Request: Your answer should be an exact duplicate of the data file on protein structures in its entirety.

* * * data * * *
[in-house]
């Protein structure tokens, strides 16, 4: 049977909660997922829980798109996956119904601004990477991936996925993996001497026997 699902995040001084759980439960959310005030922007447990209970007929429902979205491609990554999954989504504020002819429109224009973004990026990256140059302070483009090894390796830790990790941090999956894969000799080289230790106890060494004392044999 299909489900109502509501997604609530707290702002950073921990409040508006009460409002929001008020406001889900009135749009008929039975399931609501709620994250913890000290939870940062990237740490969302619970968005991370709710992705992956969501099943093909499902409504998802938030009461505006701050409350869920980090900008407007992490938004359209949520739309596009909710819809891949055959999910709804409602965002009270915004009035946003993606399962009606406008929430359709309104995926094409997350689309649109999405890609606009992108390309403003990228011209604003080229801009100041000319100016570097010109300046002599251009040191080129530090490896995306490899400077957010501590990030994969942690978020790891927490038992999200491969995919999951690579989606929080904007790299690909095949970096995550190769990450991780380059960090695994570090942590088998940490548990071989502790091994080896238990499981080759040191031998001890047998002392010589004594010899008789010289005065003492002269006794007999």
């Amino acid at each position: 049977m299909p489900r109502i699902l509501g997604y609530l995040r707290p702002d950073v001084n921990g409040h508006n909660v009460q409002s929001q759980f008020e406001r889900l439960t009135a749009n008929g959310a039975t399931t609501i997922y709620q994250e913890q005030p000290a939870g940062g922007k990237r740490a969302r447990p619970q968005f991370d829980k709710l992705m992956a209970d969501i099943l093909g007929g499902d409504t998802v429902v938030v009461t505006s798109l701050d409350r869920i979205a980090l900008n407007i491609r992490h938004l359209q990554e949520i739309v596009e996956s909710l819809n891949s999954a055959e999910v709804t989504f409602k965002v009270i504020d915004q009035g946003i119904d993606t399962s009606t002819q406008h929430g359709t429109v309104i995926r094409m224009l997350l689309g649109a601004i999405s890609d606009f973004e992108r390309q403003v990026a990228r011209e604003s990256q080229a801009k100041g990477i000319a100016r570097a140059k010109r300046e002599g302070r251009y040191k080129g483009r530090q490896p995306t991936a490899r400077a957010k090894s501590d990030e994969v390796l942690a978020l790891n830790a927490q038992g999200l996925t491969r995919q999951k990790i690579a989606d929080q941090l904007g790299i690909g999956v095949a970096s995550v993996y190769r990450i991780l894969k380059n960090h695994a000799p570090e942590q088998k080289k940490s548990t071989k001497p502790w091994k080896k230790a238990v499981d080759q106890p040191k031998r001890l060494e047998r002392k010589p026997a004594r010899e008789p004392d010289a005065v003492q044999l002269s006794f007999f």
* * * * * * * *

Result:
[in-house]
């Protein structure tokens, strides 16, 4: 049977909660997922829980798109996956119904601004990477991936996925993996001497026997 699902995040001084759980439960959310005030922007447990209970007929429902979205491609990554999954989504504020002819429109224009973004990026990256140059302070483009090894390796830790990790941090999956894969000799080289230790106890060494004392044999 299909489900109502509501997604609530707290702002950073921990409040508006009460409002929001008020406001889900009135749009008929039975399931609501709620994250913890000290939870940062990237740490969302619970968005991370709710992705992956969501099943093909499902409504998802938030009461505006701050409350869920980090900008407007992490938004359209949520739309596009909710819809891949055959999910709804409602965002009270915004009035946003993606399962009606406008929430359709309104995926094409997350689309649109999405890609606009992108390309403003990228011209604003080229801009100041000319100016570097010109300046002599251009040191080129530090490896995306490899400077957010501590990030994969942690978020790891927490038992999200491969995919999951690579989606929080904007790299690909095949970096995550190769990450991780380059960090695994570090942590088998940490548990071989502790091994080896238990499981080759040191031998001890047998002392010589004594010899008789010289005065003492002269006794007999």
């Amino acid at each position: 049977m299909p489900r109502i699902l509501g997604y609530l995040r707290p702002d950073v001084n921990g409040h508006n909660v009460q409002s929001q759980f008020e406001r889900l439960t009135a749009n008929g959310a039975t399931t609501i997922y709620q994250e913890q005030p000290a939870g940062g922007k990237r740490a969302r447990p619970q968005f991370d829980k709710l992705m992956a209970d969501i099943l093909g007929g499902d409504t998802v429902v938030v009461t505006s798109l701050d409350r869920i979205a980090l900008n407007i491609r992490h938004l359209q990554e949520i739309v596009e996956s909710l819809n891949s999954a055959e999910v709804t989504f409602k965002v009270i504020d915004q009035g946003i119904d993606t399962s009606t002819q406008h929430g359709t429109v309104i995926r094409m224009l997350l689309g649109a601004i999405s890609d606009f973004e992108r390309q403003v990026a990228r011209e604003s990256q080229a801009k100041g990477i000319a100016r570097a140059k010109r300046e002599g302070r251009y040191k080129g483009r530090q490896p995306t991936a490899r400077a957010k090894s501590d990030e994969v390796l942690a978020l790891n830790a927490q038992g999200l996925t491969r995919q999951k990790i690579a989606d929080q941090l904007g790299i690909g999956v095949a970096s995550v993996y190769r990450i991780l894969k380059n960090h695994a000799p570090e942590q088998k080289k940490s548990t071989k001497p502790w091994k080896k230790a238990v499981d080759q106890p040191k031998r001890l060494e047998r002392k010589p026997a004594r010899e008789p004392d010289a005065v003492q044999l002269s006794f007999f």